Egyptians rule the roost

Published : Aug 22, 2009 00:00 IST

Good things were expected of Mohamed el Shorbagy (right), and the 18-year-old Alexandrian proved up to the test.-Pics: V. GANESAN Good things were expected of Mohamed el Shorbagy (right), and the 18-year-old Alexandrian proved up to the test.
Good things were expected of Mohamed el Shorbagy (right), and the 18-year-old Alexandrian proved up to the test.-Pics: V. GANESAN Good things were expected of Mohamed el Shorbagy (right), and the 18-year-old Alexandrian proved up to the test.

Good things were expected of Mohamed el Shorbagy (right), and the 18-year-old Alexandrian proved up to the test.-Pics: V. GANESAN Good things were expected of Mohamed el Shorbagy (right), and the 18-year-old Alexandrian proved up to the test.

The African nation lit up an otherwise mundane junior championship, writes Kunal Diwan.

If the world junior squash championship escaped devolving into a spectacle of the second order, it was largely due to the magnificent Egyptians. Exclusivity and elitism, intuitive arrangements and gracious hosting, do not make a tournament, and what saved this grand congregation of global youth from mediocrity was what the Africans brought with them by way of skill. That daddy dearest was loaded enough to buy his bonnie lass a fancy squash kit and an air ticket to India di dn’t necessarily mean she could swing it like Shabana inside the glass chamber. Or could she?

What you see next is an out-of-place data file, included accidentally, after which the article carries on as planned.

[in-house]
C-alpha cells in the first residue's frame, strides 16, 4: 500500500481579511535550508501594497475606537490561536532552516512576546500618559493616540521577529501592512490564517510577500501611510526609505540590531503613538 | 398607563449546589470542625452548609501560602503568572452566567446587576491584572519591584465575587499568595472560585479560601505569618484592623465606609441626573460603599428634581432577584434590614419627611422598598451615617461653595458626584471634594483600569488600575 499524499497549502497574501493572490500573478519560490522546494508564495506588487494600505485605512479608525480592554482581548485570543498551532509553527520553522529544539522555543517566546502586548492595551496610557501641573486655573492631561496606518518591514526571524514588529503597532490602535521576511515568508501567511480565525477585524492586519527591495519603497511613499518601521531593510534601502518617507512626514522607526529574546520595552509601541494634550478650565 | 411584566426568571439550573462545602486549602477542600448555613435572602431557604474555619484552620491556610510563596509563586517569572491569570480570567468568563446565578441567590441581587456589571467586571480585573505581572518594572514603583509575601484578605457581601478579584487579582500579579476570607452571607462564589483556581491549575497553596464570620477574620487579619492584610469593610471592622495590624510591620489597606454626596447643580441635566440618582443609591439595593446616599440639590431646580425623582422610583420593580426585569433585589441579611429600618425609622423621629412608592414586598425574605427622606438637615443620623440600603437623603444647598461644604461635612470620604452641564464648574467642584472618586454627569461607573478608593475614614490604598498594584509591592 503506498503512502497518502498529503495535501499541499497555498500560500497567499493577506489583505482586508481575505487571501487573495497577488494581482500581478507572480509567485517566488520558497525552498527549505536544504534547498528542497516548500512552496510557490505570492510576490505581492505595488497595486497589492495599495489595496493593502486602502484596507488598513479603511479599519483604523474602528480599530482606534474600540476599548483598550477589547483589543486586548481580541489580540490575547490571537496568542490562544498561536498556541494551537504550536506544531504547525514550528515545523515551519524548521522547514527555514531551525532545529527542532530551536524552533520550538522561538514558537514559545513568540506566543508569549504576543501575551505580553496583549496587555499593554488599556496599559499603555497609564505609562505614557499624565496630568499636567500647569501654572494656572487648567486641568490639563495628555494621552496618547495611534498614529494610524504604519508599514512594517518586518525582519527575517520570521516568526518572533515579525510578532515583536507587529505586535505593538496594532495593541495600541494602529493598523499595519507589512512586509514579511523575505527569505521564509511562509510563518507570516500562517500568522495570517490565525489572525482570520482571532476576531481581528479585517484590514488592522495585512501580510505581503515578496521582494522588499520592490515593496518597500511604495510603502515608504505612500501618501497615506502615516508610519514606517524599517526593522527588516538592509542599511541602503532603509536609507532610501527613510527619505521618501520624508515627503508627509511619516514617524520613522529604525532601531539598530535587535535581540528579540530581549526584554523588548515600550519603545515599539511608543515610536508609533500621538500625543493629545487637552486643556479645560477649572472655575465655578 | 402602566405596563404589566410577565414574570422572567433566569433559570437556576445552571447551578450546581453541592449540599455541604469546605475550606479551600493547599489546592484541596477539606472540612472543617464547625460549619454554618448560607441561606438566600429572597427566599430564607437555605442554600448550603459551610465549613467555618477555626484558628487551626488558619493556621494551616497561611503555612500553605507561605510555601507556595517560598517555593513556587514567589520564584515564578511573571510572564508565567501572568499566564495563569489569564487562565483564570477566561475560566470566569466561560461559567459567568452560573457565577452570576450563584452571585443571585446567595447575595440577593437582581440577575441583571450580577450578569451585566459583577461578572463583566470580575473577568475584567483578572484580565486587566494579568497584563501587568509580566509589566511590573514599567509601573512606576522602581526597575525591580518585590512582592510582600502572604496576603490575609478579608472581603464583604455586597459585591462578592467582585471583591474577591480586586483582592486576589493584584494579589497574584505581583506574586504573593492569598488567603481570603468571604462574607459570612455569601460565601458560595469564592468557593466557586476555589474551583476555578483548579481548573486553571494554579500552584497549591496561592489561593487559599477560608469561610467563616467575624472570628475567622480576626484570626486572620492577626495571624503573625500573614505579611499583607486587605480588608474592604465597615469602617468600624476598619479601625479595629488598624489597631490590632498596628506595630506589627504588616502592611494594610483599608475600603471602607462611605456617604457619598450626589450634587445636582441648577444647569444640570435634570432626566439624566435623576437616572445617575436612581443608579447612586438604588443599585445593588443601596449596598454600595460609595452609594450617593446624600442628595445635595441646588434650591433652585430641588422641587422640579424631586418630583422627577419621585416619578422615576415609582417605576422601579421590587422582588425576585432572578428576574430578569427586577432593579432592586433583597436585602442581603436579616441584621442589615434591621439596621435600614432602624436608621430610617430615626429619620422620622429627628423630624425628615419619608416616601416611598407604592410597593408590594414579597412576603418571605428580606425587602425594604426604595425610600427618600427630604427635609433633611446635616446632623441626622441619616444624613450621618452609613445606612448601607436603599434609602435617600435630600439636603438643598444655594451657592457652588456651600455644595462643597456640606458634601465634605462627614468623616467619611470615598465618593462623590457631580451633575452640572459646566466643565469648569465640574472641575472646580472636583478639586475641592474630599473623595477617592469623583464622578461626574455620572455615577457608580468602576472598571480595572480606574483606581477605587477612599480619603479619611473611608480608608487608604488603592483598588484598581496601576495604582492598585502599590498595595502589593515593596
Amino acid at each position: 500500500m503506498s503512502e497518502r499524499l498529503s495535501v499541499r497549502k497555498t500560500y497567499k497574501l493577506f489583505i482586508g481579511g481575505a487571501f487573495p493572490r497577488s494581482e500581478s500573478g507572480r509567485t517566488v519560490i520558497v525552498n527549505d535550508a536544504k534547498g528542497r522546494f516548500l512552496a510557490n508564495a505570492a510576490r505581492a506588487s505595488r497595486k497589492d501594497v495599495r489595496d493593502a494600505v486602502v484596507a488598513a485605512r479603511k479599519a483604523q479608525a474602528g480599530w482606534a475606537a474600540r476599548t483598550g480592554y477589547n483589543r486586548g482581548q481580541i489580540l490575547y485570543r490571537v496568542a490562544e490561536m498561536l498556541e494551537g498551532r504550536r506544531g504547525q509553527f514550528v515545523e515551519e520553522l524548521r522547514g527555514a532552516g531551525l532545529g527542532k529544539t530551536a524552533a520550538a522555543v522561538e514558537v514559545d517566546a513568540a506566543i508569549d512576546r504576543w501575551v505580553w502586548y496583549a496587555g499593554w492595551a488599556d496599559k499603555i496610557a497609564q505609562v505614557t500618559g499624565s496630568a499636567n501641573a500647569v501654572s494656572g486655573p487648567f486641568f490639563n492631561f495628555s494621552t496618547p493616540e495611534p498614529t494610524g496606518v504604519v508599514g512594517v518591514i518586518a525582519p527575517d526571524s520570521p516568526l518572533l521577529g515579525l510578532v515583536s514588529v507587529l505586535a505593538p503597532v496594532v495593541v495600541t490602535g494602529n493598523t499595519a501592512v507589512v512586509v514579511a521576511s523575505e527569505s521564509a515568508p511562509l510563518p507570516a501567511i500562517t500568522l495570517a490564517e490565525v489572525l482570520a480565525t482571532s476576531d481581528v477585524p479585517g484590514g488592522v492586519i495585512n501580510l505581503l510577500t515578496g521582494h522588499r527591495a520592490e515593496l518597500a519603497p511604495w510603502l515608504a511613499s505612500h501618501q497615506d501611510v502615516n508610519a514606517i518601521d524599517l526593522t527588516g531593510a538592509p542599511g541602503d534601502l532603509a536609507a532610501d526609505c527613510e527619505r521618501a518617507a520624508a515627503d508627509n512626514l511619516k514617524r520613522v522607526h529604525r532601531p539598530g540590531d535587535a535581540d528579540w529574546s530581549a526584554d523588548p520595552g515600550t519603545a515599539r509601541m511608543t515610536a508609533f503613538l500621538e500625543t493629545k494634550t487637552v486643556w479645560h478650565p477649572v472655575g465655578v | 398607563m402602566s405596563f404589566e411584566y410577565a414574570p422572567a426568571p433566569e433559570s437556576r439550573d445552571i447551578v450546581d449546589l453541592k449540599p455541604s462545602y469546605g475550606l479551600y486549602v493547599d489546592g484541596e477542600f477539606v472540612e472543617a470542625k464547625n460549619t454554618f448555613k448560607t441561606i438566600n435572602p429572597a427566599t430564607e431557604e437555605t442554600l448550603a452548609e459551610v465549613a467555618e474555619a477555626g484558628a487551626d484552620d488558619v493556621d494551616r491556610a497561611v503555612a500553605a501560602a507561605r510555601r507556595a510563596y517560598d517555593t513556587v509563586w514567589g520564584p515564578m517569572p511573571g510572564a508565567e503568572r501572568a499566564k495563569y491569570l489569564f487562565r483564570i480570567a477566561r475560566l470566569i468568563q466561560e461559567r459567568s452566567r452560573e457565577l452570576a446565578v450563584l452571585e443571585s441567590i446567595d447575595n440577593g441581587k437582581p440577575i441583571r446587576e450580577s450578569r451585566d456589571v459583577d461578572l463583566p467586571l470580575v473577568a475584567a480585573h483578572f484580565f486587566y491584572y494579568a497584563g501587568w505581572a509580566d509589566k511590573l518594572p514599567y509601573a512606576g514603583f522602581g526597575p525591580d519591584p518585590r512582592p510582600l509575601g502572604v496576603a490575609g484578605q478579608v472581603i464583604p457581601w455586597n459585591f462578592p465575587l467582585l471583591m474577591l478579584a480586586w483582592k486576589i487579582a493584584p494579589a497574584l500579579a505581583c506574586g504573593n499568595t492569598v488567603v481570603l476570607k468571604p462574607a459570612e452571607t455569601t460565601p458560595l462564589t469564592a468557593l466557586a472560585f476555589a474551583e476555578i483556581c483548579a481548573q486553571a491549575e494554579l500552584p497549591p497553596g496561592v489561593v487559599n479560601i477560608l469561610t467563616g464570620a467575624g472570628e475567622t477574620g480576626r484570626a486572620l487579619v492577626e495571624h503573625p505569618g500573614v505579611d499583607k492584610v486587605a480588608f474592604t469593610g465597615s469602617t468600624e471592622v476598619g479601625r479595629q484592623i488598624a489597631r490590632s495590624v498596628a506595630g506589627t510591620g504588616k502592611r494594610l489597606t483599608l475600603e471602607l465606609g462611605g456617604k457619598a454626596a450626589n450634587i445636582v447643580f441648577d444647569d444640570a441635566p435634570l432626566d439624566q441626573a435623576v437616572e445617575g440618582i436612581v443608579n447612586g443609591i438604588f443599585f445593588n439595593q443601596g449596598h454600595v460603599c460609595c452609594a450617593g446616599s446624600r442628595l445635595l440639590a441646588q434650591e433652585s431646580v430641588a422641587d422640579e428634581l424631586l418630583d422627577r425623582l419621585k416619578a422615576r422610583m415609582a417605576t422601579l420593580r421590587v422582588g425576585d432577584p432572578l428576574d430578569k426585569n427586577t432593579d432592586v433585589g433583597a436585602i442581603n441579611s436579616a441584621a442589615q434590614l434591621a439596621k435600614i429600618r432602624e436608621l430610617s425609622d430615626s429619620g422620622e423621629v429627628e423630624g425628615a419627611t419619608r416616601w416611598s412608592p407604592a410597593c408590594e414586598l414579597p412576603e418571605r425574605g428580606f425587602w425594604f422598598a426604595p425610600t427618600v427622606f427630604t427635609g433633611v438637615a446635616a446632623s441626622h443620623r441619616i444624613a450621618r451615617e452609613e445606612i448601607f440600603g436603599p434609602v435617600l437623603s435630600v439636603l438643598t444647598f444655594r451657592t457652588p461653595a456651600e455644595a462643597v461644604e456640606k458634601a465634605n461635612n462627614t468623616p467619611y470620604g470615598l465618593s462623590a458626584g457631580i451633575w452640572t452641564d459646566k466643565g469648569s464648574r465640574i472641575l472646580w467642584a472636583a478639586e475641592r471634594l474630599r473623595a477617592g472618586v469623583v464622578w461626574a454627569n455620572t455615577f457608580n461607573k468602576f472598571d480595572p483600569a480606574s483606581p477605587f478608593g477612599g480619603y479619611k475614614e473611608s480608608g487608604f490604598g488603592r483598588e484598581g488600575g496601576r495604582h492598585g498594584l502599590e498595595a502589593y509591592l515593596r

Of the twenty-eight countries and a gaggle of players that landed at the Indian Squash Academy for the event, the ability of only a handful would have justified the cost of hauling them down to Chennai. But then such events are more about exposure and experience than about scaling the heights of sporting achievement.

Deviance and distraction were also out in full measure, elevated to a higher plane of performance by pretty faces that could also, as a cursory activity, hold a racquet without letting it slip. So, aside from the top four seeds, both the boys and girls fields were diluted like a happy-hour snifter — ordered with pride, swirled around the goblet of the Academy, but providing little, very little, in terms of the expected effect.

Seeded for a clean sweep, the Egyptians smacked everything in their way, two of them creating their own miniaturised version of ‘history’ — as hacks are duty-bound to describe every other occurrence in space and time. Good things were expected of Mohamed el Shorbagy, and the 18-year-old Alexandrian proved up to the test, joining compatriot Ramy Ashour (2004, 06) in becoming only the second person to have defended the boys crown. Already number 17 on the senior tour, Shorbagy has been tipped for greatness.